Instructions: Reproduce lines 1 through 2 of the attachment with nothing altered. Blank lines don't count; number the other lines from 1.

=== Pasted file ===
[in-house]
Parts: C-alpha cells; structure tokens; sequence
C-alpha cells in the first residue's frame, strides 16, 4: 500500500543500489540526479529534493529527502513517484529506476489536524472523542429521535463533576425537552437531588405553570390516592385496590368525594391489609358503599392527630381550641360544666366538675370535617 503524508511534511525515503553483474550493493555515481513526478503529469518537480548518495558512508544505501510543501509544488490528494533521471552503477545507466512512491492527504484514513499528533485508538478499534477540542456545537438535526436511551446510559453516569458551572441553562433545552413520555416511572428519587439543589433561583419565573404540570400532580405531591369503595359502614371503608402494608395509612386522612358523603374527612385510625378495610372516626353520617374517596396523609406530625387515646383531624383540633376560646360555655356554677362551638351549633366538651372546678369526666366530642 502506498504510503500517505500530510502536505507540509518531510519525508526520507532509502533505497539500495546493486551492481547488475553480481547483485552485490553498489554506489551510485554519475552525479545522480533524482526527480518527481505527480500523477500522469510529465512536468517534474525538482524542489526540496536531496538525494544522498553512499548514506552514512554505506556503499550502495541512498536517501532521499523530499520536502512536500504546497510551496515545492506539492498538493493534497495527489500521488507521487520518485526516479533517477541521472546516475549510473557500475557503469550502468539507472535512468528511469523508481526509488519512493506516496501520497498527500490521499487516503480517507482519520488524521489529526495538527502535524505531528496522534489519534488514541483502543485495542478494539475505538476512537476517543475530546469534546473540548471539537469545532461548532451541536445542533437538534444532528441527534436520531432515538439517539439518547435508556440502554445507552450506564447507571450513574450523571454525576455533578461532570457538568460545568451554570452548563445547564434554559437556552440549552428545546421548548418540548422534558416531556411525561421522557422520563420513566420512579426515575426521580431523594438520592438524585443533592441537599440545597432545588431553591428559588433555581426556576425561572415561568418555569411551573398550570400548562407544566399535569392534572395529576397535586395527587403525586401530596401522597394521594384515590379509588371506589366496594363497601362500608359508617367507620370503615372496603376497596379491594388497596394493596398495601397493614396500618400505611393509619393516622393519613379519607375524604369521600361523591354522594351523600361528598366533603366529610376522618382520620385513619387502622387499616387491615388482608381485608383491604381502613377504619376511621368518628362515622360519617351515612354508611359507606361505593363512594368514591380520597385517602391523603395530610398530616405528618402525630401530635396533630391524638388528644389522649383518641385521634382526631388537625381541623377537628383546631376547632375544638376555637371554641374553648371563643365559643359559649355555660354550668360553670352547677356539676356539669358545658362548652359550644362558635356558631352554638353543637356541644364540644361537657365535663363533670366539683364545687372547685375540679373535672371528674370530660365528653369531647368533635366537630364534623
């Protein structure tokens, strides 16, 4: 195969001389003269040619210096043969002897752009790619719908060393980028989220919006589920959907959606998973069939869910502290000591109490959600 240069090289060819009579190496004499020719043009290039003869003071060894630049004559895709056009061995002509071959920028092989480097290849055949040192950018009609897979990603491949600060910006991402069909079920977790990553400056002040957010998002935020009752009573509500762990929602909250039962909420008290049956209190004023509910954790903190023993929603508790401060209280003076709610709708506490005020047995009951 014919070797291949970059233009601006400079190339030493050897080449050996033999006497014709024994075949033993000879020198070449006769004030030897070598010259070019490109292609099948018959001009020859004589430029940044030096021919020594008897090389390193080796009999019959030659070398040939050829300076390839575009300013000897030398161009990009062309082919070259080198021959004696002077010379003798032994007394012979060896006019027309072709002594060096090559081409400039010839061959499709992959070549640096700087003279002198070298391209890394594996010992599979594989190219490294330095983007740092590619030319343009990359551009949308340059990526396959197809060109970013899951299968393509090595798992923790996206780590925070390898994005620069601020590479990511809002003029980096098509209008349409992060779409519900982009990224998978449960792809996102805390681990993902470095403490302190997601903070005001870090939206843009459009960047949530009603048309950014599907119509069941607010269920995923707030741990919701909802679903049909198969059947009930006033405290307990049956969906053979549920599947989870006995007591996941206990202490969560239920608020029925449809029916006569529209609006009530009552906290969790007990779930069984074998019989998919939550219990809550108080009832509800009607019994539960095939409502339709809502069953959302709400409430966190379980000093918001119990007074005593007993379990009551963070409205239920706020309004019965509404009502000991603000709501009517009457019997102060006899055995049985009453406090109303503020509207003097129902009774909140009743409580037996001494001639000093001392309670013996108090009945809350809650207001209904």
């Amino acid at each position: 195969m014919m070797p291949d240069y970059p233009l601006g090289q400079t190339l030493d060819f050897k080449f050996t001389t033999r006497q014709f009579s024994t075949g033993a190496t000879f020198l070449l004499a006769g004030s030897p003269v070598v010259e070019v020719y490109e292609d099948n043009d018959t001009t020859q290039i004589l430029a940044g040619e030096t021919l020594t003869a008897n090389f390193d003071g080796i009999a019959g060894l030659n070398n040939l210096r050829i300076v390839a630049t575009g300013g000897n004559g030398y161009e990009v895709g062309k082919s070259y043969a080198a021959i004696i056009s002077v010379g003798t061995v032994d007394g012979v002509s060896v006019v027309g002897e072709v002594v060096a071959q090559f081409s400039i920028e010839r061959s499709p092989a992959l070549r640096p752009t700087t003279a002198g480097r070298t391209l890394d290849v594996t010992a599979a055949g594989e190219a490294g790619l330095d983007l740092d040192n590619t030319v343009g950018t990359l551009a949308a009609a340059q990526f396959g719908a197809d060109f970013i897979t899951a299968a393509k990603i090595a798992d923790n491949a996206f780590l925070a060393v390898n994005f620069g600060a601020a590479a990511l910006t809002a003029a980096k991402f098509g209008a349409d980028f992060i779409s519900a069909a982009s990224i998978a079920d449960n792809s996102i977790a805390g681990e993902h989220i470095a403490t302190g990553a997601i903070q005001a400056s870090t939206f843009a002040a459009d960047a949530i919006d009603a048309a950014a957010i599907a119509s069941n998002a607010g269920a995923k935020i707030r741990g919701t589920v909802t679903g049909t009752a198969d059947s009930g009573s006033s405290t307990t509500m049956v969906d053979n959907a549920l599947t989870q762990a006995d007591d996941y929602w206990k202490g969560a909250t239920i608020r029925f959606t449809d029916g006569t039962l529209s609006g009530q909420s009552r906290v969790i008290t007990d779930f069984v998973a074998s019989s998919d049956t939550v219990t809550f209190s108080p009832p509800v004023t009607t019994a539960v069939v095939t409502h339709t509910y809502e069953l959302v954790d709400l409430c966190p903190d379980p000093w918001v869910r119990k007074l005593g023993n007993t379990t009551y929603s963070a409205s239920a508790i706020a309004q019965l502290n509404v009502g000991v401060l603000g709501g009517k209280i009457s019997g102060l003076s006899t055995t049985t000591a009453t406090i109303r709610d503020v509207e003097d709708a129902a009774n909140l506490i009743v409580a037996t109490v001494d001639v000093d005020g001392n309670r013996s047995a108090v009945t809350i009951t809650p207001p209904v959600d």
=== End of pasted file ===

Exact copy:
[in-house]
Parts: C-alpha cells; structure tokens; sequence